Born in a house of Sir William Hamilton (Emma's husband) at 23 Piccadilly, London, as Nelson was at anchor in Torbay preparing to sail to the Battle of Copenhagen (news reached him before he set sail), she was given to a wet nurse called Mrs. Gibson, who was informed that the child, about a week old, was born six weeks earlier, at a time when Emma was in Vienna. Once Emma's husband had died on 6 April 1803, and before Nelson had to board the HMS Victory on 18 May that year, Horatia was christened aged two at St Marylebone Parish Church, with Emma and Horatio as the "godparents" and a cover-story naming her as the daughter of Vice-Admiral Charles Thompson of Portsmouth Dockyard (with his agreement). But later on, her natural parents adopted her as an orphan.
Nelson was delighted at Horatia's birth (the more so as his second child with Emma, another girl, died a few weeks after her birth in early 1803), and spent as often as he could during his brief times onshore from 1803 to 1805 enjoying domestic life with her and Emma at Merton Place, more frequently and easily once Sir William was dead.
As the Battle of Trafalgar approached, Nelson wrote a letter to Horatia with his parental blessing:
Victory, October 19, 1805.
My dearest Angel, I was made happy by the pleasure of receiving your letter of September 19, and I rejoice to hear that you are so very good a girl, and love my dear Lady Hamilton, who most dearly loves you. Give her a kiss for me. The Combined Fleets of the Enemy are now reported to be coming out of Cadiz; and therefore I answer your letter, my dearest Horatia, to mark to you that you are ever uppermost in my thoughts. I shall be sure of your prayers for my safety, conquest, and speedy return to dear Merton, and our dearest good Lady Hamilton. Be a good girl, mind what Miss Connor says to you. Receive, my dearest Horatia, the affectionate parental blessing of your Father,
NELSON AND BRONTE.
In his letter to Emma the same day, he wrote "I will take care that my name shall ever be most dear to you and Horatia, both of whom I love as much as my own life." One of Nelson's last wishes was that Horatia should take the name Nelson, leaving her £200 a year in his will and adding :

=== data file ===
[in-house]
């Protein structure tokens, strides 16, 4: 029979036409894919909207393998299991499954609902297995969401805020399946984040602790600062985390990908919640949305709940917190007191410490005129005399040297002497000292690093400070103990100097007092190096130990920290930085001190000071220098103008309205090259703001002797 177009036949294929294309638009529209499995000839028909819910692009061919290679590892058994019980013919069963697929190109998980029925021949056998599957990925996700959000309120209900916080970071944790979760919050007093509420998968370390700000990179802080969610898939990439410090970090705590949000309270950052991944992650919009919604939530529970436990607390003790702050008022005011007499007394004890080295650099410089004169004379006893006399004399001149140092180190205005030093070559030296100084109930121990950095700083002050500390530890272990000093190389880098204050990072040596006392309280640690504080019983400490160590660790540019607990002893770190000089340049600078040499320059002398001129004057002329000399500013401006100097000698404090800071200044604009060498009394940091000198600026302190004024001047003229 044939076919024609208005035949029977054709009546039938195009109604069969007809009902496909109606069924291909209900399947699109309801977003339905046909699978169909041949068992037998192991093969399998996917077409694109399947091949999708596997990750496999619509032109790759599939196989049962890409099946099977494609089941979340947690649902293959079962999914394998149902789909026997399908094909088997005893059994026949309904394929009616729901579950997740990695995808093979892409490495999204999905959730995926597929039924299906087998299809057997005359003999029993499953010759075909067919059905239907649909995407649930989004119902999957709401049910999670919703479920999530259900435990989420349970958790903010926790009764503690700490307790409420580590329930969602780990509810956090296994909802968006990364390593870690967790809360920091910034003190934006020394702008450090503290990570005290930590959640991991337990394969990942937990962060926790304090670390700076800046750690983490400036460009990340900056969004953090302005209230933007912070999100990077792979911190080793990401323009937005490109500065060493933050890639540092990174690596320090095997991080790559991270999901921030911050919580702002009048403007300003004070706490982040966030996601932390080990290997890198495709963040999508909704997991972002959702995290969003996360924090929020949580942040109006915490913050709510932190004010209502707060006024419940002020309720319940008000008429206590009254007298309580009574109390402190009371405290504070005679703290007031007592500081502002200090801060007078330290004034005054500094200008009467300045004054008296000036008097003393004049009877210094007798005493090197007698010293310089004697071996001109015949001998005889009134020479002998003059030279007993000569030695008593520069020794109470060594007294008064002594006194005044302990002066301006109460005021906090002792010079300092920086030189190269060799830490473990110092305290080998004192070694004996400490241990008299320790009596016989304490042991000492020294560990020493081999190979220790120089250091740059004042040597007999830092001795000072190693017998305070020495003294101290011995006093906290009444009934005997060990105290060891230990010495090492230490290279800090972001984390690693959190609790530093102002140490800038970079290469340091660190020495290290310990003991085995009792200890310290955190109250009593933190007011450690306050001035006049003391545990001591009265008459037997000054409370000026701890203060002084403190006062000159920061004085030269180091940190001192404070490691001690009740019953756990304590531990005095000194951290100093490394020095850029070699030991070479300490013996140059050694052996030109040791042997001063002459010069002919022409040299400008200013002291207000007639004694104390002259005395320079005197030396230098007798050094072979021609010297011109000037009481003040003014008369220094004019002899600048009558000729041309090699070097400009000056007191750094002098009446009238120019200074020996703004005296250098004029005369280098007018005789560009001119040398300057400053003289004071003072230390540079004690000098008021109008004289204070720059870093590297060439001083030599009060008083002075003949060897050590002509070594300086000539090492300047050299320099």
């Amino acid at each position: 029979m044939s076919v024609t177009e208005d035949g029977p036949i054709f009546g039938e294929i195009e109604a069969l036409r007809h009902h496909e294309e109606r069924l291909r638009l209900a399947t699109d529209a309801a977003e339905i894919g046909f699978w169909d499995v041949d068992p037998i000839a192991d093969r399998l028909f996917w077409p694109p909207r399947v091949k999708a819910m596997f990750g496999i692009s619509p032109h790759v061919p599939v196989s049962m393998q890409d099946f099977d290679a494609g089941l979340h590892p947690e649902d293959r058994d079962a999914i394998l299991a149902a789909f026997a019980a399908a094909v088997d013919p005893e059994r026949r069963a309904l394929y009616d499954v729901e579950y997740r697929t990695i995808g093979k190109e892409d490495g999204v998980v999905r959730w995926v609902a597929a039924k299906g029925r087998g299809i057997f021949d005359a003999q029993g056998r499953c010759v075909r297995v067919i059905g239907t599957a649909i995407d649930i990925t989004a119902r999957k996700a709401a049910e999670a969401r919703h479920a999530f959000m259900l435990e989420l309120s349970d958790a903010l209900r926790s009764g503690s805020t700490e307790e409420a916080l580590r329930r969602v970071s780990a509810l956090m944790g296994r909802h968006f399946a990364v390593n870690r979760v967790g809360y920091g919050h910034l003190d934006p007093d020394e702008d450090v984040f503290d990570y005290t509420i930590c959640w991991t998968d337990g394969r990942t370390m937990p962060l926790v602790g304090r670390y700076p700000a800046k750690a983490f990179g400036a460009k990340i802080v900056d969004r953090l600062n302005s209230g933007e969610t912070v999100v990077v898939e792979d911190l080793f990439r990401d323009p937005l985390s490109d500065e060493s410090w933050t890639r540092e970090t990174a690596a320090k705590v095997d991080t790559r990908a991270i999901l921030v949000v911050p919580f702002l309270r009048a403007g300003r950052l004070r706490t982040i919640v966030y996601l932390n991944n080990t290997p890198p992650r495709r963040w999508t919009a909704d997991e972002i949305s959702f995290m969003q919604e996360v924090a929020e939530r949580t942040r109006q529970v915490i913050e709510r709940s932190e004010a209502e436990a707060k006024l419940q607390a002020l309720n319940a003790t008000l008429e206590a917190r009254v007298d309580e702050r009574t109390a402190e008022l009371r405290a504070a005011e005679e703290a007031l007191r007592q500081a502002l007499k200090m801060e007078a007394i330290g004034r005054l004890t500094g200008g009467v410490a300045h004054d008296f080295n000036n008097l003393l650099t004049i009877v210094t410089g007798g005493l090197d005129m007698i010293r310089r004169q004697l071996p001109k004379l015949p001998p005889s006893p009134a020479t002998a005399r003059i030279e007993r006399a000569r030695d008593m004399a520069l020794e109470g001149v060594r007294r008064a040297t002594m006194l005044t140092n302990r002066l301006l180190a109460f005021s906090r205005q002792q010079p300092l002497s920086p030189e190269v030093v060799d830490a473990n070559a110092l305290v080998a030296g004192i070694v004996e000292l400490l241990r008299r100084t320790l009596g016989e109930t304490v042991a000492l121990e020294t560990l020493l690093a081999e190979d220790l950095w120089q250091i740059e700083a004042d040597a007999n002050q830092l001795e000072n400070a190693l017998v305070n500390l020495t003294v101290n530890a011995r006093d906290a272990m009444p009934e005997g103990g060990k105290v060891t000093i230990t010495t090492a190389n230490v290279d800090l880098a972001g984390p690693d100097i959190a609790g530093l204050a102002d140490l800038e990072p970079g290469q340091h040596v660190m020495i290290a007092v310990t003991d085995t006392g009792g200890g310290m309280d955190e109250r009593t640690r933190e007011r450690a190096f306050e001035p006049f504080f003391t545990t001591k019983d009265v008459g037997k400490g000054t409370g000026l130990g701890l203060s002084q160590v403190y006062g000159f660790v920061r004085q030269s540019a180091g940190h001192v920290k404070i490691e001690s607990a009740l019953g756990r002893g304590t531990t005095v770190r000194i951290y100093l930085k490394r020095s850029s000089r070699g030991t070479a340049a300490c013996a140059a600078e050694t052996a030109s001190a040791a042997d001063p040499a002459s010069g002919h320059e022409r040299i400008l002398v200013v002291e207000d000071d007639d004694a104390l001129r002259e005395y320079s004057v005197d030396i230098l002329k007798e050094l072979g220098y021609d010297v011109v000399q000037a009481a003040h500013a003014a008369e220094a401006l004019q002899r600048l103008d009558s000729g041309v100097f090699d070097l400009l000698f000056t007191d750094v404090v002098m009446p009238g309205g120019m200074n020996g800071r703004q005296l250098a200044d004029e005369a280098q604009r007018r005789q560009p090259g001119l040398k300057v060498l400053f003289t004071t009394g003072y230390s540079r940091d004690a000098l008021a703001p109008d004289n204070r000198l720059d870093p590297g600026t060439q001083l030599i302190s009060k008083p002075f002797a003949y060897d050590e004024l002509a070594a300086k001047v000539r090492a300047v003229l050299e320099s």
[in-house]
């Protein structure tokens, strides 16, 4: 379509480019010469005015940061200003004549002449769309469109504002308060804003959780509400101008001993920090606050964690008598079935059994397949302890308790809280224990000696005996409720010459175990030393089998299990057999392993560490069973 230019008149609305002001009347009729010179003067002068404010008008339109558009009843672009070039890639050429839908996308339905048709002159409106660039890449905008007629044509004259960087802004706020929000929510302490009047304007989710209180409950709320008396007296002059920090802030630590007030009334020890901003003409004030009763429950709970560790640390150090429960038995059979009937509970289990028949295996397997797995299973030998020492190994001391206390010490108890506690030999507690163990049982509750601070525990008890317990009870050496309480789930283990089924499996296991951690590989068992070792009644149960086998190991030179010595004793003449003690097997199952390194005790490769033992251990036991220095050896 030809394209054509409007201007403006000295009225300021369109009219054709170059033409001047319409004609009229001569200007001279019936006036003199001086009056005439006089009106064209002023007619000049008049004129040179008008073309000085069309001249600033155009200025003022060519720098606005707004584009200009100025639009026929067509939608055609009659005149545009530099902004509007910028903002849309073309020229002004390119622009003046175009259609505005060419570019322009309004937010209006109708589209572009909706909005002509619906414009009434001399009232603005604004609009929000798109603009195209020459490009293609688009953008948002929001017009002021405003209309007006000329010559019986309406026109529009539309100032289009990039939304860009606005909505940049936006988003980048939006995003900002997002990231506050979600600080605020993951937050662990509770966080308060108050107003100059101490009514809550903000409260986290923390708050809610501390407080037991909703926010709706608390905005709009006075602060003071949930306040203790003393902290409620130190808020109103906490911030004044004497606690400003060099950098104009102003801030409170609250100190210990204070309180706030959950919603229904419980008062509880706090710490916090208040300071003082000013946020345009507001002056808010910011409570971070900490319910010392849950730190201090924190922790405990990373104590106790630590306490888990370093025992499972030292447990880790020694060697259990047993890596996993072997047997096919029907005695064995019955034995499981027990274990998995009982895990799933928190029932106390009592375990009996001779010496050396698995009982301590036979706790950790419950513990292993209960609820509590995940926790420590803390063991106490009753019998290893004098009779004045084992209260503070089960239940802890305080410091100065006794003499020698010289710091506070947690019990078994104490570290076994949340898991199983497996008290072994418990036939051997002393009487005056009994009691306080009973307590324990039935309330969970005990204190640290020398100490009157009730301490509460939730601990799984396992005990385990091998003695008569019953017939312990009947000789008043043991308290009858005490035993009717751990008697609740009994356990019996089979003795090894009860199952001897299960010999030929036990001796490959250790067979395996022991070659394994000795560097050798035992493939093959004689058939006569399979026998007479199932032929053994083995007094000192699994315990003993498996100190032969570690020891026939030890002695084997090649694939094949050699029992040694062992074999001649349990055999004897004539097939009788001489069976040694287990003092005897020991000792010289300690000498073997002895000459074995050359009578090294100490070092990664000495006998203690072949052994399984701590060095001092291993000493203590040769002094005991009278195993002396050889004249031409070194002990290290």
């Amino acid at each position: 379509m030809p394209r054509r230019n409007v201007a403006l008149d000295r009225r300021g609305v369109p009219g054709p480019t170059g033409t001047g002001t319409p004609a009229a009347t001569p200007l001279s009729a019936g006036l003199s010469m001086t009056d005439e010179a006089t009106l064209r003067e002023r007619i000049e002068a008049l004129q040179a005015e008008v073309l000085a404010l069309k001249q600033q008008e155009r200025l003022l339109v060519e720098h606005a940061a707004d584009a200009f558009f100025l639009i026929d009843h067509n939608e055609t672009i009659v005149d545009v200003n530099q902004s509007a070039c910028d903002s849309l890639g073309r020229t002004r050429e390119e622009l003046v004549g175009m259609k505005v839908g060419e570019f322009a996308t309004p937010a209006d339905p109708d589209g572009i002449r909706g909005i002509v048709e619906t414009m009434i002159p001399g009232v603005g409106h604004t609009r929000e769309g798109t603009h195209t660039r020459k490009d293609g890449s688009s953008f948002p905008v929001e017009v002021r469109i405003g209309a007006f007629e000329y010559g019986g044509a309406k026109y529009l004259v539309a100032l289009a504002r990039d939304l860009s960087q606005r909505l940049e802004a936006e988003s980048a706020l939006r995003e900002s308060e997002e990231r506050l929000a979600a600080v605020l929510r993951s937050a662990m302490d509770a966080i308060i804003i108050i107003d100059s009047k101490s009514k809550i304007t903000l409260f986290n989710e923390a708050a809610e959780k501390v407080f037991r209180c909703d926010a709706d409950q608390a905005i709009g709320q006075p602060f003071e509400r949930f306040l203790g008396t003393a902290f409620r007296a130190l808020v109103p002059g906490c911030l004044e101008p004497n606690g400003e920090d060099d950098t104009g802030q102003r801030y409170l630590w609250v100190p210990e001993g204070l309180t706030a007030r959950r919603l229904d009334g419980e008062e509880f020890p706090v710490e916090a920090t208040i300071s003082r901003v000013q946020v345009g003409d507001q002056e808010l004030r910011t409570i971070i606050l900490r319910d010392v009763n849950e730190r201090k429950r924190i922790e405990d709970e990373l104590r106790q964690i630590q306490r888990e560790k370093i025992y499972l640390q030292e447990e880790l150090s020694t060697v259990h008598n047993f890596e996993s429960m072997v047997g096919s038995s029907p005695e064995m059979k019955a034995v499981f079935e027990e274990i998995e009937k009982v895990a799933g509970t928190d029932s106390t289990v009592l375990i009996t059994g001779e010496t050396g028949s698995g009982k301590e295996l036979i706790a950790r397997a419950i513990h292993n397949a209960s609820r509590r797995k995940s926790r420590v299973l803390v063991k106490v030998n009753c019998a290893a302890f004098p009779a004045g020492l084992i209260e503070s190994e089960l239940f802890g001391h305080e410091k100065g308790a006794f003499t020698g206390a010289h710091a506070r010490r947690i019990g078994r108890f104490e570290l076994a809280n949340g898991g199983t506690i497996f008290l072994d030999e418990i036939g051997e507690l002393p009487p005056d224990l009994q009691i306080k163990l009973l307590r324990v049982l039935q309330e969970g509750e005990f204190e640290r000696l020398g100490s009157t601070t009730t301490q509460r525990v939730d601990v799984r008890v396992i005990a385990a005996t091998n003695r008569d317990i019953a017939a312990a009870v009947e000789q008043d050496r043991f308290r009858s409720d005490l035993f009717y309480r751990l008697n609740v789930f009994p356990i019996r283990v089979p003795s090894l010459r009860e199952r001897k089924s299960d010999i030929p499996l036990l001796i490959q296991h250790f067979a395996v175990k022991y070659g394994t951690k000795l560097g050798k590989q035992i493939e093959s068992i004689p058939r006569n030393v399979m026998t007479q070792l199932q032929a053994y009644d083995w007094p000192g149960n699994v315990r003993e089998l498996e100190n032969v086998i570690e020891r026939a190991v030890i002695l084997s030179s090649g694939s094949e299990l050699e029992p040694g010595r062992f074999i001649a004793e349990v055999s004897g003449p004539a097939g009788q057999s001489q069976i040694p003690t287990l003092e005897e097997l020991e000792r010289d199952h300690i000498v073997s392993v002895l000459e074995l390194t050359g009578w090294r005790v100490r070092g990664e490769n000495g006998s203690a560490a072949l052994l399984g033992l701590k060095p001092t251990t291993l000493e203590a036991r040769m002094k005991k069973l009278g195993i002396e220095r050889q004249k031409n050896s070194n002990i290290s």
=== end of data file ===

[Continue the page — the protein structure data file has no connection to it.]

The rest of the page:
- "I leave to the beneficence of my country my adopted (sic) daughter Horatia Nelson Thompson, and I desire she will use in future the name of Nelson only."
Though Horatia soon learnt of her real father and agreed to his wish, she never accepted that Emma was her mother. This was due in part to their spending ten months in a prison cell, the result of Emma's financial difficulties soon after Horatio's death and partly due to Emma's insistence after Nelson's death that she was not her mother but her guardian. Before debt set in, Emma introduced Horatia to high society. Emma died at Calais in January 1815 and Horatia, who was still living with her, made the funeral arrangements with the British Consul and then returned to England disguised as a boy so as to escape arrest for the debts Emma had run up in France. On arrival in Dover, she was met by one of Nelson's brothers-in-law (Nelson's sisters doted on her) and from then until she married, Horatia stayed with Nelson's sister, Mrs Catherine Matcham in Sussex. Biographers describing her in her youth saw her as being tall, intelligent, able to speak her mind and surprisingly well-read. She was good at languages (Emma had taught her Italian, French and German), music and needlework, had a lively temperament and was an animal-lover.
Marriage and children
On 19 February 1822, she married Rev. Philip Ward (1795–1861) at Burnham Westgate Church, near her father’s home village in north Norfolk, where Ward was curate. Horatia's grandfather had also been a clergyman. A third-generation Anglican clergyman, Philip was a poet and scholar, and the couple was described as handsome and intelligent at their wedding. Horatia's biographer described the marriage as "the one certain good that befell" Horatia. Their ten children—seven boys and three girls, with the former educated by their father at home before going to university or the professions—were:
- Horatio or Horace Nelson Ward (8 December 1822 in Norfolk – 1888), christened in Norfolk on Horatia's 22nd birthday in January 1823, later gained a Cambridge degree and from 1847 to 1853 came back to Tenterden as his father’s curate.
- Eleanor Philippa Ward (born April 1824 in Norfolk – 1872)
- Marmaduke Philip Smyth Ward (born 27 May 1825 in Norfolk – 4 Nov 1886), later became a Royal Navy surgeon, passing up an offer to play professional cricket in Borbanu, India.
- John James Stephen Ward (13 February 1827 – 1829 in Norfolk)
- Nelson Ward (born 8 May 1828 in Norfolk – 1917), articled for five years to a Tenterden solicitor, later becoming Registrar in the Court of Chancery and living in West Lodge, Pinner in Middlesex.